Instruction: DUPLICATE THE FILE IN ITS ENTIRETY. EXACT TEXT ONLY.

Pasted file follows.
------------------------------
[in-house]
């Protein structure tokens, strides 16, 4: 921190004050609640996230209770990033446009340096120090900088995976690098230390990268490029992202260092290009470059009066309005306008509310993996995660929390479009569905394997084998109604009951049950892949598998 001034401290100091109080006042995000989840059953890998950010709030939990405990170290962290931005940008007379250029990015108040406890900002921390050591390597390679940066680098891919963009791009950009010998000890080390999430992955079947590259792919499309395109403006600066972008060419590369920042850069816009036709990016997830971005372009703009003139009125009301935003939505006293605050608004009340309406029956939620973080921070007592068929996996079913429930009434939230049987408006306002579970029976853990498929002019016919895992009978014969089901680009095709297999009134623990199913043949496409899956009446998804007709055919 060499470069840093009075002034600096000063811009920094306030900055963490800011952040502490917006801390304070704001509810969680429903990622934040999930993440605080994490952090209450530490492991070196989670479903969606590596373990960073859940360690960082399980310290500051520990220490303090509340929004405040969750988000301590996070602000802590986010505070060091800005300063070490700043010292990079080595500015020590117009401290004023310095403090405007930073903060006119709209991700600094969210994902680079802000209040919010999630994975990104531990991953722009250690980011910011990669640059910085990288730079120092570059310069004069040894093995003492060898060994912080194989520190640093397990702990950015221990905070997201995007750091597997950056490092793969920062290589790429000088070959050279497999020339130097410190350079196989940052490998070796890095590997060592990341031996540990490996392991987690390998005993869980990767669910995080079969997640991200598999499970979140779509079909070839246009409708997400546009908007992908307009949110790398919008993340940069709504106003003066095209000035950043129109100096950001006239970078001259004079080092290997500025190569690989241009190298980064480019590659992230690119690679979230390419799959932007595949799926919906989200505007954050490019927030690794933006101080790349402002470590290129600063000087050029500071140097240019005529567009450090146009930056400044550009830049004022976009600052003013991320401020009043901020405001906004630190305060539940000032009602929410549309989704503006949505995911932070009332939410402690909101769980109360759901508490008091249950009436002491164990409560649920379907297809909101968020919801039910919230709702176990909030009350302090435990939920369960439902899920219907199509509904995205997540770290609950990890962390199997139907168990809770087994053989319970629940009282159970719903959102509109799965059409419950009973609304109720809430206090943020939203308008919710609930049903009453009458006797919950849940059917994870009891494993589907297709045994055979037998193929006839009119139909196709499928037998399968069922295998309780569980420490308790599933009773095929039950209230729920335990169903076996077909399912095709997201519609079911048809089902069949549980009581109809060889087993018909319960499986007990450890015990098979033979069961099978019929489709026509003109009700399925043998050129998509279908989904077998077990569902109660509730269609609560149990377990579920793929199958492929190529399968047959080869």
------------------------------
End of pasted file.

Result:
[in-house]
């Protein structure tokens, strides 16, 4: 921190004050609640996230209770990033446009340096120090900088995976690098230390990268490029992202260092290009470059009066309005306008509310993996995660929390479009569905394997084998109604009951049950892949598998 001034401290100091109080006042995000989840059953890998950010709030939990405990170290962290931005940008007379250029990015108040406890900002921390050591390597390679940066680098891919963009791009950009010998000890080390999430992955079947590259792919499309395109403006600066972008060419590369920042850069816009036709990016997830971005372009703009003139009125009301935003939505006293605050608004009340309406029956939620973080921070007592068929996996079913429930009434939230049987408006306002579970029976853990498929002019016919895992009978014969089901680009095709297999009134623990199913043949496409899956009446998804007709055919 060499470069840093009075002034600096000063811009920094306030900055963490800011952040502490917006801390304070704001509810969680429903990622934040999930993440605080994490952090209450530490492991070196989670479903969606590596373990960073859940360690960082399980310290500051520990220490303090509340929004405040969750988000301590996070602000802590986010505070060091800005300063070490700043010292990079080595500015020590117009401290004023310095403090405007930073903060006119709209991700600094969210994902680079802000209040919010999630994975990104531990991953722009250690980011910011990669640059910085990288730079120092570059310069004069040894093995003492060898060994912080194989520190640093397990702990950015221990905070997201995007750091597997950056490092793969920062290589790429000088070959050279497999020339130097410190350079196989940052490998070796890095590997060592990341031996540990490996392991987690390998005993869980990767669910995080079969997640991200598999499970979140779509079909070839246009409708997400546009908007992908307009949110790398919008993340940069709504106003003066095209000035950043129109100096950001006239970078001259004079080092290997500025190569690989241009190298980064480019590659992230690119690679979230390419799959932007595949799926919906989200505007954050490019927030690794933006101080790349402002470590290129600063000087050029500071140097240019005529567009450090146009930056400044550009830049004022976009600052003013991320401020009043901020405001906004630190305060539940000032009602929410549309989704503006949505995911932070009332939410402690909101769980109360759901508490008091249950009436002491164990409560649920379907297809909101968020919801039910919230709702176990909030009350302090435990939920369960439902899920219907199509509904995205997540770290609950990890962390199997139907168990809770087994053989319970629940009282159970719903959102509109799965059409419950009973609304109720809430206090943020939203308008919710609930049903009453009458006797919950849940059917994870009891494993589907297709045994055979037998193929006839009119139909196709499928037998399968069922295998309780569980420490308790599933009773095929039950209230729920335990169903076996077909399912095709997201519609079911048809089902069949549980009581109809060889087993018909319960499986007990450890015990098979033979069961099978019929489709026509003109009700399925043998050129998509279908989904077998077990569902109660509730269609609560149990377990579920793929199958492929190529399968047959080869």